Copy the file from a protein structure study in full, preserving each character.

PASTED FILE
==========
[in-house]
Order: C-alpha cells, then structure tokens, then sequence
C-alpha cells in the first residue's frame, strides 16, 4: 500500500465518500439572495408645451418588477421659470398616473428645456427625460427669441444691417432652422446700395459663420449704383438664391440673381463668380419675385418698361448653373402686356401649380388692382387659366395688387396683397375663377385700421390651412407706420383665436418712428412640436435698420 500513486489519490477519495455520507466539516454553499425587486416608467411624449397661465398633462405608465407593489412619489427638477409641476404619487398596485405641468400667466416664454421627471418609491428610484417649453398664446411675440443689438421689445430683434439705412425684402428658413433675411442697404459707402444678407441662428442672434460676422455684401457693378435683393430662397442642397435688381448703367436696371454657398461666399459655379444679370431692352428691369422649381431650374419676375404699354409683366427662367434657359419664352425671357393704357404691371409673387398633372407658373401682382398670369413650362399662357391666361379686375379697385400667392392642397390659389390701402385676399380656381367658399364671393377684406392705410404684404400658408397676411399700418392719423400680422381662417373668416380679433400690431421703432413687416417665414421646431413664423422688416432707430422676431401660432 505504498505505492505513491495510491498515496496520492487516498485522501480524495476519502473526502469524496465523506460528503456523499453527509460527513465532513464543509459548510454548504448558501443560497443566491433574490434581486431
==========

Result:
[in-house]
Order: C-alpha cells, then structure tokens, then sequence
C-alpha cells in the first residue's frame, strides 16, 4: 500500500465518500439572495408645451418588477421659470398616473428645456427625460427669441444691417432652422446700395459663420449704383438664391440673381463668380419675385418698361448653373402686356401649380388692382387659366395688387396683397375663377385700421390651412407706420383665436418712428412640436435698420 500513486489519490477519495455520507466539516454553499425587486416608467411624449397661465398633462405608465407593489412619489427638477409641476404619487398596485405641468400667466416664454421627471418609491428610484417649453398664446411675440443689438421689445430683434439705412425684402428658413433675411442697404459707402444678407441662428442672434460676422455684401457693378435683393430662397442642397435688381448703367436696371454657398461666399459655379444679370431692352428691369422649381431650374419676375404699354409683366427662367434657359419664352425671357393704357404691371409673387398633372407658373401682382398670369413650362399662357391666361379686375379697385400667392392642397390659389390701402385676399380656381367658399364671393377684406392705410404684404400658408397676411399700418392719423400680422381662417373668416380679433400690431421703432413687416417665414421646431413664423422688416432707430422676431401660432 505504498505505492505513491495510491498515496496520492487516498485522501480524495476519502473526502469524496465523506460528503456523499453527509460527513465532513464543509459548510454548504448558501443560497443566491433574490434581486431